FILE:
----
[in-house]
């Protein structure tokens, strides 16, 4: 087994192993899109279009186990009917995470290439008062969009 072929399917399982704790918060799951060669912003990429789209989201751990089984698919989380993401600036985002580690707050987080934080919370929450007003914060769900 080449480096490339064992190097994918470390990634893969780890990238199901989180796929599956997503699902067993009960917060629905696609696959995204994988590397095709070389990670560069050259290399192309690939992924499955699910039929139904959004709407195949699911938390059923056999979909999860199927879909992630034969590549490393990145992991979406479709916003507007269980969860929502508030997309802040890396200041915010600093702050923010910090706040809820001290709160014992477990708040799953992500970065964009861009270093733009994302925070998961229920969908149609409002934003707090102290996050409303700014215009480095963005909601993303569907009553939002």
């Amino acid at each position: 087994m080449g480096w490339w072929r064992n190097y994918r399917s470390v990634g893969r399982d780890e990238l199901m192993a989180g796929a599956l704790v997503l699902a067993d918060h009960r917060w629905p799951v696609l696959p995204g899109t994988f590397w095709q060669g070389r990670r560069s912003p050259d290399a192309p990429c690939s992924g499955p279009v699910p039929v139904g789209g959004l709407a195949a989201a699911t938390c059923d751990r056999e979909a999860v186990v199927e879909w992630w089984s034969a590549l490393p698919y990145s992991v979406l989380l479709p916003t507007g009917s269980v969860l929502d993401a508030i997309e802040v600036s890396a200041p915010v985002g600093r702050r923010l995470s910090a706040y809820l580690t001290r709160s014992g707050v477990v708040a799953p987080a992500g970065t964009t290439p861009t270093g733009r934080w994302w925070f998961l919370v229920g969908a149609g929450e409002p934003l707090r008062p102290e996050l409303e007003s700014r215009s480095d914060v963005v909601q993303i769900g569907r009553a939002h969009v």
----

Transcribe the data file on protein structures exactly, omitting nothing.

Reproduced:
[in-house]
């Protein structure tokens, strides 16, 4: 087994192993899109279009186990009917995470290439008062969009 072929399917399982704790918060799951060669912003990429789209989201751990089984698919989380993401600036985002580690707050987080934080919370929450007003914060769900 080449480096490339064992190097994918470390990634893969780890990238199901989180796929599956997503699902067993009960917060629905696609696959995204994988590397095709070389990670560069050259290399192309690939992924499955699910039929139904959004709407195949699911938390059923056999979909999860199927879909992630034969590549490393990145992991979406479709916003507007269980969860929502508030997309802040890396200041915010600093702050923010910090706040809820001290709160014992477990708040799953992500970065964009861009270093733009994302925070998961229920969908149609409002934003707090102290996050409303700014215009480095963005909601993303569907009553939002």
């Amino acid at each position: 087994m080449g480096w490339w072929r064992n190097y994918r399917s470390v990634g893969r399982d780890e990238l199901m192993a989180g796929a599956l704790v997503l699902a067993d918060h009960r917060w629905p799951v696609l696959p995204g899109t994988f590397w095709q060669g070389r990670r560069s912003p050259d290399a192309p990429c690939s992924g499955p279009v699910p039929v139904g789209g959004l709407a195949a989201a699911t938390c059923d751990r056999e979909a999860v186990v199927e879909w992630w089984s034969a590549l490393p698919y990145s992991v979406l989380l479709p916003t507007g009917s269980v969860l929502d993401a508030i997309e802040v600036s890396a200041p915010v985002g600093r702050r923010l995470s910090a706040y809820l580690t001290r709160s014992g707050v477990v708040a799953p987080a992500g970065t964009t290439p861009t270093g733009r934080w994302w925070f998961l919370v229920g969908a149609g929450e409002p934003l707090r008062p102290e996050l409303e007003s700014r215009s480095d914060v963005v909601q993303i769900g569907r009553a939002h969009v």